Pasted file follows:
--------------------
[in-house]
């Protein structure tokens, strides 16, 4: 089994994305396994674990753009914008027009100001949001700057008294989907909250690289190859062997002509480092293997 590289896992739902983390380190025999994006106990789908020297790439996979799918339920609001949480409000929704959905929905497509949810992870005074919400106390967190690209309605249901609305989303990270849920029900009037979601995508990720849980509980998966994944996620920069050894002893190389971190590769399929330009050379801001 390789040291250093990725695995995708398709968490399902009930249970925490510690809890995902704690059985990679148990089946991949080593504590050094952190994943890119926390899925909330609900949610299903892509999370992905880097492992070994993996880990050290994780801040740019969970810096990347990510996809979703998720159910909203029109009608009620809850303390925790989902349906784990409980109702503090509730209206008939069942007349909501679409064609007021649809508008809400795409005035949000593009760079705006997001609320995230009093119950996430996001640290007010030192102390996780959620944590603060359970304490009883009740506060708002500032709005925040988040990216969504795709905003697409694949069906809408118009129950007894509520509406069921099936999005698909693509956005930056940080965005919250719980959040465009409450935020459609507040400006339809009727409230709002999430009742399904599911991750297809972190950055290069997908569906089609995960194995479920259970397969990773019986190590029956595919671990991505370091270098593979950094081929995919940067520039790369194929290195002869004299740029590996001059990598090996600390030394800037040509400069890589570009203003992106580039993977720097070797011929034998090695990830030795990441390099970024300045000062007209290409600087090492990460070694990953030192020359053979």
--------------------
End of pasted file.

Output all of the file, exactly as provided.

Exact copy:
[in-house]
């Protein structure tokens, strides 16, 4: 089994994305396994674990753009914008027009100001949001700057008294989907909250690289190859062997002509480092293997 590289896992739902983390380190025999994006106990789908020297790439996979799918339920609001949480409000929704959905929905497509949810992870005074919400106390967190690209309605249901609305989303990270849920029900009037979601995508990720849980509980998966994944996620920069050894002893190389971190590769399929330009050379801001 390789040291250093990725695995995708398709968490399902009930249970925490510690809890995902704690059985990679148990089946991949080593504590050094952190994943890119926390899925909330609900949610299903892509999370992905880097492992070994993996880990050290994780801040740019969970810096990347990510996809979703998720159910909203029109009608009620809850303390925790989902349906784990409980109702503090509730209206008939069942007349909501679409064609007021649809508008809400795409005035949000593009760079705006997001609320995230009093119950996430996001640290007010030192102390996780959620944590603060359970304490009883009740506060708002500032709005925040988040990216969504795709905003697409694949069906809408118009129950007894509520509406069921099936999005698909693509956005930056940080965005919250719980959040465009409450935020459609507040400006339809009727409230709002999430009742399904599911991750297809972190950055290069997908569906089609995960194995479920259970397969990773019986190590029956595919671990991505370091270098593979950094081929995919940067520039790369194929290195002869004299740029590996001059990598090996600390030394800037040509400069890589570009203003992106580039993977720097070797011929034998090695990830030795990441390099970024300045000062007209290409600087090492990460070694990953030192020359053979």